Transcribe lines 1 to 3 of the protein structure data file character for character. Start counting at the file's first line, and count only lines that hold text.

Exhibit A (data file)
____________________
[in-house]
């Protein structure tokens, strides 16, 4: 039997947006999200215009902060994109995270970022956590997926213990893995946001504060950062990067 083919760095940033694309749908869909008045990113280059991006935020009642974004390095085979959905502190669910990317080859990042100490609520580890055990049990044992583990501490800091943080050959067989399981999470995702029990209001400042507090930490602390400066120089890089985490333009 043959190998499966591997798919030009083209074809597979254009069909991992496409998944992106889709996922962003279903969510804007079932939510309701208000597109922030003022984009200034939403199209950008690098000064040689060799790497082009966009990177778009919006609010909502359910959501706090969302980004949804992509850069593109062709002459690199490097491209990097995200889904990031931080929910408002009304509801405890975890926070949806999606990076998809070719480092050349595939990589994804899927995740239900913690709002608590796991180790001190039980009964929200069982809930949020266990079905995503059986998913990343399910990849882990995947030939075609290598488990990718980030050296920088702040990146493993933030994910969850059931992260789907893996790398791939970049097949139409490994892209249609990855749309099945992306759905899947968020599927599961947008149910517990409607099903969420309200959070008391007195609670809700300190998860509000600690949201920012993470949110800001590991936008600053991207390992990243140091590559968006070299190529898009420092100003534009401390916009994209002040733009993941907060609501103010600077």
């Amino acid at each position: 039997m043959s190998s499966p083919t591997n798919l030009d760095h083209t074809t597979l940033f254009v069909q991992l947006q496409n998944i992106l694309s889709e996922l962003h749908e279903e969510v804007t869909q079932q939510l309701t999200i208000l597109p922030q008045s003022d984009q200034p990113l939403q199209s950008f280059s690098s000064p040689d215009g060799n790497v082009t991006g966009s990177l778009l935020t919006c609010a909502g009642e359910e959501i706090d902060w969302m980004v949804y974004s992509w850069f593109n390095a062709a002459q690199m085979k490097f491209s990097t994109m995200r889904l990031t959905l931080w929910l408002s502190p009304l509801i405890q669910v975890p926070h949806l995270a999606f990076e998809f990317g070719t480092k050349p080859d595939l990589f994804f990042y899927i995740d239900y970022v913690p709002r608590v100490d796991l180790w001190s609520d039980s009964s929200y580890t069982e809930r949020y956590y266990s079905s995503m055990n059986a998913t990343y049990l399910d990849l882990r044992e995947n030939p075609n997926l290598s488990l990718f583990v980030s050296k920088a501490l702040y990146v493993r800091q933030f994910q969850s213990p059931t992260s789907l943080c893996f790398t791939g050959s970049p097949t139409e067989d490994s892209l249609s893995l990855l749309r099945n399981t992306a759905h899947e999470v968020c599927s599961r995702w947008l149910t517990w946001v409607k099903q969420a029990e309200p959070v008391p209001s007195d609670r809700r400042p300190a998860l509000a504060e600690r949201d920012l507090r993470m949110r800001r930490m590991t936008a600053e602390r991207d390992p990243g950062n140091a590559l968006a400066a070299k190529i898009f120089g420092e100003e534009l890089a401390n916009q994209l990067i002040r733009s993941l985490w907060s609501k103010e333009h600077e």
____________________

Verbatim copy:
[in-house]
């Protein structure tokens, strides 16, 4: 039997947006999200215009902060994109995270970022956590997926213990893995946001504060950062990067 083919760095940033694309749908869909008045990113280059991006935020009642974004390095085979959905502190669910990317080859990042100490609520580890055990049990044992583990501490800091943080050959067989399981999470995702029990209001400042507090930490602390400066120089890089985490333009 043959190998499966591997798919030009083209074809597979254009069909991992496409998944992106889709996922962003279903969510804007079932939510309701208000597109922030003022984009200034939403199209950008690098000064040689060799790497082009966009990177778009919006609010909502359910959501706090969302980004949804992509850069593109062709002459690199490097491209990097995200889904990031931080929910408002009304509801405890975890926070949806999606990076998809070719480092050349595939990589994804899927995740239900913690709002608590796991180790001190039980009964929200069982809930949020266990079905995503059986998913990343399910990849882990995947030939075609290598488990990718980030050296920088702040990146493993933030994910969850059931992260789907893996790398791939970049097949139409490994892209249609990855749309099945992306759905899947968020599927599961947008149910517990409607099903969420309200959070008391007195609670809700300190998860509000600690949201920012993470949110800001590991936008600053991207390992990243140091590559968006070299190529898009420092100003534009401390916009994209002040733009993941907060609501103010600077």
């Amino acid at each position: 039997m043959s190998s499966p083919t591997n798919l030009d760095h083209t074809t597979l940033f254009v069909q991992l947006q496409n998944i992106l694309s889709e996922l962003h749908e279903e969510v804007t869909q079932q939510l309701t999200i208000l597109p922030q008045s003022d984009q200034p990113l939403q199209s950008f280059s690098s000064p040689d215009g060799n790497v082009t991006g966009s990177l778009l935020t919006c609010a909502g009642e359910e959501i706090d902060w969302m980004v949804y974004s992509w850069f593109n390095a062709a002459q690199m085979k490097f491209s990097t994109m995200r889904l990031t959905l931080w929910l408002s502190p009304l509801i405890q669910v975890p926070h949806l995270a999606f990076e998809f990317g070719t480092k050349p080859d595939l990589f994804f990042y899927i995740d239900y970022v913690p709002r608590v100490d796991l180790w001190s609520d039980s009964s929200y580890t069982e809930r949020y956590y266990s079905s995503m055990n059986a998913t990343y049990l399910d990849l882990r044992e995947n030939p075609n997926l290598s488990l990718f583990v980030s050296k920088a501490l702040y990146v493993r800091q933030f994910q969850s213990p059931t992260s789907l943080c893996f790398t791939g050959s970049p097949t139409e067989d490994s892209l249609s893995l990855l749309r099945n399981t992306a759905h899947e999470v968020c599927s599961r995702w947008l149910t517990w946001v409607k099903q969420a029990e309200p959070v008391p209001s007195d609670r809700r400042p300190a998860l509000a504060e600690r949201d920012l507090r993470m949110r800001r930490m590991t936008a600053e602390r991207d390992p990243g950062n140091a590559l968006a400066a070299k190529i898009f120089g420092e100003e534009l890089a401390n916009q994209l990067i002040r733009s993941l985490w907060s609501k103010e333009h600077e």